Islam is Not Religion


by Nasiruddin Ghani

Islam is not religion. Religion is belief system. Religion constists of creed, rituals and priesthood. Religion is all about salvation in the life hereafter. Islam is not belief system. Islam regulates all aspects of personal and social life. Islam is the social system of Allah (Quran 3:19 & 85, 5:3) which leads to love, righteousness, social justice, unity of mankind, equality in this world; and success and Paradise in the life Hereafter.

Peace is absence of injustice, inequality and disorder. Peace is attained through self-surrender to the “will/plan/law of Allah”, that is the Quran, which is a guide to good living for entire mankind (2:185). The Quran upholds the ideal of service to all mankind. In Islam service to mankind is service to Allah.

The key to peace is: gaining knowledge for the benefit of mankind, righteous life of moderation, and doing of good to others. If no social justice and peace, no Islam.

The social system of Islam includes quranic political system, quranic economic system and quranic cultural values. Caliphate is the political ideal of the Quran (24:55).

There is no priesthood in Islam. There is no division of priesthood and laymen in Islam. Islam is not theocracy dominated by priest. Islam is the Quran-way and not the so-called Ulama-way. If you follow the Quran in letter and spirit, you are a Muslim.

 

My experiences …


My experiences of Islam started from a young age.

My mum’s brothers converted to Nation of Islam over thirty years ago, and steadily, other members of my family have embraced many different approaches and understandings of Islam.

My early years were spent in an Irish Catholic home. I was taught about Mary and Jesus (peace be upon them) and the many saints- St Francis, St Christopher, etc., but very little about God.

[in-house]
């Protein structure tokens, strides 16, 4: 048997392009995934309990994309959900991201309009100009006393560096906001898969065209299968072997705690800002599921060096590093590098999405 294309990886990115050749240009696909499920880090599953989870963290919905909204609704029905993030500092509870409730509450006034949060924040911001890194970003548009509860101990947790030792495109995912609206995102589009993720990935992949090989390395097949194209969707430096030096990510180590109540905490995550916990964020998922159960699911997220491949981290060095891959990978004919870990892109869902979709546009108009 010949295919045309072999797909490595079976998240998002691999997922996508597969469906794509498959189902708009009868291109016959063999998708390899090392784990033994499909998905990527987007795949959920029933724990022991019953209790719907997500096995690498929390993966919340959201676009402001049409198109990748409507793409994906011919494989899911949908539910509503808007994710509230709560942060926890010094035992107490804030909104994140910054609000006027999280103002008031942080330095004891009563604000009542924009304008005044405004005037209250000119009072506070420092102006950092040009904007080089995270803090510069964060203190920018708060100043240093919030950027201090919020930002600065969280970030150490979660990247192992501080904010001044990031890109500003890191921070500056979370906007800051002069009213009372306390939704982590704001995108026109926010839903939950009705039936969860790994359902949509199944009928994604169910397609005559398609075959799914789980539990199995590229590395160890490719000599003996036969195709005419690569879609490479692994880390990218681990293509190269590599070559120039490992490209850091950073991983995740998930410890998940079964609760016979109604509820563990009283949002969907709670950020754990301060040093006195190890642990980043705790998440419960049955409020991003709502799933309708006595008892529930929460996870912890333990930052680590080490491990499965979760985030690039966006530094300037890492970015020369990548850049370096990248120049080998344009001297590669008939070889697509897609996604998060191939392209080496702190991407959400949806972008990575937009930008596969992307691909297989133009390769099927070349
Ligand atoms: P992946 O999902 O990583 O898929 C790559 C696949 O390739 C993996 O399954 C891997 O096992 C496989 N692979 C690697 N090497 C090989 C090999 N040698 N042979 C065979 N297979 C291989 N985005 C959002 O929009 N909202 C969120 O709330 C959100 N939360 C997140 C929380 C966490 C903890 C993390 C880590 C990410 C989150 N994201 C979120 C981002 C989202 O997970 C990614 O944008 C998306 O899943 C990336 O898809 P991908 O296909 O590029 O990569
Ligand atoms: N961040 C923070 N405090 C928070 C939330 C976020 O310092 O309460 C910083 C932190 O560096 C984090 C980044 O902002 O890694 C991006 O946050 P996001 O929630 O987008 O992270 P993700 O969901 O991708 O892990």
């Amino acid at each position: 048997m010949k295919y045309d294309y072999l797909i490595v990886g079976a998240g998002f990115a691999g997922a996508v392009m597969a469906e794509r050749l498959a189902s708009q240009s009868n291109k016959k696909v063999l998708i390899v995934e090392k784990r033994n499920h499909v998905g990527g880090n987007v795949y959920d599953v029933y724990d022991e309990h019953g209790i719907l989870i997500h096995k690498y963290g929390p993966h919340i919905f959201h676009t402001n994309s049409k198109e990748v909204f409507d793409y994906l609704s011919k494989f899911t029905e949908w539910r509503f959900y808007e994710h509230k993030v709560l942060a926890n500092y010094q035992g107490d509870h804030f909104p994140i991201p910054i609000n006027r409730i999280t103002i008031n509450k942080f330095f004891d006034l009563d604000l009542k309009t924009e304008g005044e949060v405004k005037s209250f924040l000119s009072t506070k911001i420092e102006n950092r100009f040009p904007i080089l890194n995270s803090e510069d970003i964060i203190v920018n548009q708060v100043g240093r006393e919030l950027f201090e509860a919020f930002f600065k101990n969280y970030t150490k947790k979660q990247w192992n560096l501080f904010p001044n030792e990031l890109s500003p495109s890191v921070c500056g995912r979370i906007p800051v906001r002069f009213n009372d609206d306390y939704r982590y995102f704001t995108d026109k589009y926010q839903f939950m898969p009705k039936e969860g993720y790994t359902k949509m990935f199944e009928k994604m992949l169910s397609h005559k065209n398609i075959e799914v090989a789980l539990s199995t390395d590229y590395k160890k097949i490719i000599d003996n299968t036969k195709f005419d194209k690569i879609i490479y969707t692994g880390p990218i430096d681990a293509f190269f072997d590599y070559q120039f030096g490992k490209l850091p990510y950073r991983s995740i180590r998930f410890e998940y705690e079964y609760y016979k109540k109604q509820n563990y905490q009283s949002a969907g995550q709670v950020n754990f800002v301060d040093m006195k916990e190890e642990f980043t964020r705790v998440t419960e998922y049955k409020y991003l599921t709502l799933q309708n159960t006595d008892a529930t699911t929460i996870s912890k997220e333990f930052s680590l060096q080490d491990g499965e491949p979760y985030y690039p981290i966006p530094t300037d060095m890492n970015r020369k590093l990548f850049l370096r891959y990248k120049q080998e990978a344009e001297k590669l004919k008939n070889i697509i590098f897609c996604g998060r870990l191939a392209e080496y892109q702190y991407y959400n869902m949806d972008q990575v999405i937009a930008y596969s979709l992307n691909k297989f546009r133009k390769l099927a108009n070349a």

I remember one day, at around the age of 7 years old, telling one of my cousins that the Arabic word for God was ‘Allah’. My aunt was extremely cross with me and I got into a lot of trouble for it.

Later in my primary school age years, my best friends were a Morroccan boy and a Pakistani girl, then, throughout secondary school, my best friends were of Turkish heritage. I always felt very welcome and close to their families, which was a huge contrast to how I felt at home with my stepmother, and I spent a lot of time with them. The elders of the families always ‘salaamed’ me (said ‘AsSalaamun alaykum’ (*peace be upon you)) and taught me Arabic terms such as ‘InshaAllah’ (*if God wills), and ‘Alhamdulillah’ (*thanks and praise be to God). I also learnt a few Turkish terms- many that I can’t write here!

My dad didn’t raise us with religion. We were given a pretty free reign over most aspects of our lives, but he was very strict about certain other things- such as how we viewed and felt about ourselves, which was extremely important being mixed-race and British and growing up where we did. Education was also extremely important to him- that which we learned from books and at school, and from the ‘School of Life’- for which I will always respect him greatly and appreciate, even more so as I get older and raise my own children.